EGU General Assembly 2021
© Author(s) 2021. This work is distributed under
the Creative Commons Attribution 4.0 License.

Time-lapse point clouds of moving granular flows: Preliminary insights and future outlook

Raffaele Spielmann1, Jordan Aaron1, and Brian McArdell2
Raffaele Spielmann et al.
  • 1Geological Institute, ETH Zürich, Zurich, Switzerland (
  • 2Swiss Federal Institute for Forest, Snow and Landscape Research (WSL), Birmensdorf, Switzerland

Debris flows are extremely rapid, flow-like landslides that can impact people and infrastructure far from their source. Reducing debris flow hazard requires an understanding of the mechanisms which govern debris flow behavior, such as grain size segregation, entrainment, deposition and liquefaction, as well as accurate numerical models, which must be validated based on laboratory and field data.  Thus, knowledge of debris flow mechanisms, as well as forecasts of debris flow behavior, require accurate measurement of a number of quantities that vary through time, which include slope inclinations, front velocity, flow depth and flow volume.  These parameters are difficult to measure in moving granular flows, however newly available sensors have the potential to accurately capture them. These sensors include high resolution LiDAR and depth cameras, which are potentially useful for the field and laboratory scale, respectively.  In the present work, we implement a processing pipeline to attempt to estimate these four parameters, and associated errors, using two such sensors; a LiDAR sensor (Ouster OS1-64 Gen 1) which is planned for a field installation and a depth camera (Intel RealSense Depth Camera D415) which is useful for laboratory scale experiments. 

We performed a series of laboratory experiments, where different dry sediment mixtures were released down an inclined plane, and both sensors were used to collect time-lapse point clouds of the moving material.  These point clouds were recorded at a rate of 10 Hz and 30 Hz, for the Ouster OS1-64 sensor and Intel RealSense Depth Camera D415 respectively.  Our processing pipeline involves aligning the point cloud frames, isolating the moving material based on reflectivity or infrared thresholds, and then measuring the four parameters detailed above in each frame.  Both sensors are able to measure slope angle, velocity and volume, however the measurement of the free surface gradient was subject to more error.  The experimentally determined noise levels for the sensors were different, with  3 cm for the LiDAR scanner, and 0.5 cm for the depth camera.  Additionally, the more accurate depth camera enabled tracking of larger particles on the flow surface.  Interestingly, we measure a consistent volume dilation of the flowing debris, with a volume increase of about 39% over 0.1 s.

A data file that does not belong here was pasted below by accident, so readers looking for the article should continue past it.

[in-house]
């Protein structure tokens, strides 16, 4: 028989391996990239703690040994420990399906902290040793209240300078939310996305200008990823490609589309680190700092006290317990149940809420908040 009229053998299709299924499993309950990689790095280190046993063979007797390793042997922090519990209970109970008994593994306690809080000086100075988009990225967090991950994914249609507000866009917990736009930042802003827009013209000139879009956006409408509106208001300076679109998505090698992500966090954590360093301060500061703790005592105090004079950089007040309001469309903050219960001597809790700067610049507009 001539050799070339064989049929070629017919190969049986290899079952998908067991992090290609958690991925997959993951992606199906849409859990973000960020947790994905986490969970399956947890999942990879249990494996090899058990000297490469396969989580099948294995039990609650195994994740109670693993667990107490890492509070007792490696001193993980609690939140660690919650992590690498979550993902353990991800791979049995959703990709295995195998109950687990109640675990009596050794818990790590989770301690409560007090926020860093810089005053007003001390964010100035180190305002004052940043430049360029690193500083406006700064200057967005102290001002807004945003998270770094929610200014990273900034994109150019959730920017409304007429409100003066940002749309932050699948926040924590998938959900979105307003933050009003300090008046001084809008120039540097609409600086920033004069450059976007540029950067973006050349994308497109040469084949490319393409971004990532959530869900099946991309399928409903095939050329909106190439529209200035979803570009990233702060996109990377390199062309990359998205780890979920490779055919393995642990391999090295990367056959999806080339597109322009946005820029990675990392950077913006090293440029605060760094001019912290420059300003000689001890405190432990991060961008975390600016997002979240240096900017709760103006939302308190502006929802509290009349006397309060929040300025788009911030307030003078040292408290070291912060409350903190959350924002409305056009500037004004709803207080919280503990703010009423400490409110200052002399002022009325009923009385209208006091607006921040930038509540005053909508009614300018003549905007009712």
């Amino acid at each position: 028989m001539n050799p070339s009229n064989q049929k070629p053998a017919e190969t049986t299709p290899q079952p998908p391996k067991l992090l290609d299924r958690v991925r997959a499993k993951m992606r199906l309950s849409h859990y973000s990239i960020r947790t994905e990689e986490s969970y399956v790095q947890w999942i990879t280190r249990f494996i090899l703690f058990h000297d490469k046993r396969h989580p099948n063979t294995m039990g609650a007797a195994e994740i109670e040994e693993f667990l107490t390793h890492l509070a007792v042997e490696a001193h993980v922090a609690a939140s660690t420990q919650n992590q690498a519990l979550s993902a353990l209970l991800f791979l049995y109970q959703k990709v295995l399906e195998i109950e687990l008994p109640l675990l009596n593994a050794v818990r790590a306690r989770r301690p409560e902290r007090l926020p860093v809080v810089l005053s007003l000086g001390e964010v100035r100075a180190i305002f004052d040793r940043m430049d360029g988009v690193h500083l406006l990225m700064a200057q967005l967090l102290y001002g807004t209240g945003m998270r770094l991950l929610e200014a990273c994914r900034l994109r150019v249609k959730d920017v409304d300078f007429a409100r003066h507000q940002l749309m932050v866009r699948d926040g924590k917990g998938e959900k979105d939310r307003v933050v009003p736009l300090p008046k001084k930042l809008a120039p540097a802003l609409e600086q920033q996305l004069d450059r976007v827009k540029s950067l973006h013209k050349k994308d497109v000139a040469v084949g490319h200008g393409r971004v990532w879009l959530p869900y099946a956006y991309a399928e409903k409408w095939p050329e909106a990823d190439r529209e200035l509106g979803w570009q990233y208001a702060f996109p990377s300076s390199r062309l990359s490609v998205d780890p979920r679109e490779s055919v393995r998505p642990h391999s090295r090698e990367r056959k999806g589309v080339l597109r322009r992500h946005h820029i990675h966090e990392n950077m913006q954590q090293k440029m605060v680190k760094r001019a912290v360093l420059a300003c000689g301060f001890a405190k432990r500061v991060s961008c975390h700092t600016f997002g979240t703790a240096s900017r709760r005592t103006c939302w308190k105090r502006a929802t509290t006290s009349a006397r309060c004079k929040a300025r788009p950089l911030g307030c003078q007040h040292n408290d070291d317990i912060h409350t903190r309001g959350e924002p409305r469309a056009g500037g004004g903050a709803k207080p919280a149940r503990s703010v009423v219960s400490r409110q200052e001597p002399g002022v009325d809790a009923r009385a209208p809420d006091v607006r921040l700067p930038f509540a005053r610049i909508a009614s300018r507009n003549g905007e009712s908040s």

Thus, both sensors will be useful tools for understanding fundamental debris flow mechanisms.  Future work will focus on defining a relationship between flow velocity and material contraction/dilation, and will further refine the processing algorithm to more accurately assess these four parameters.  Additionally, we will present an overview of the set-up and installation of an OS1-64 sensor in the Illgraben catchment, Europe's most active debris flow catchment.

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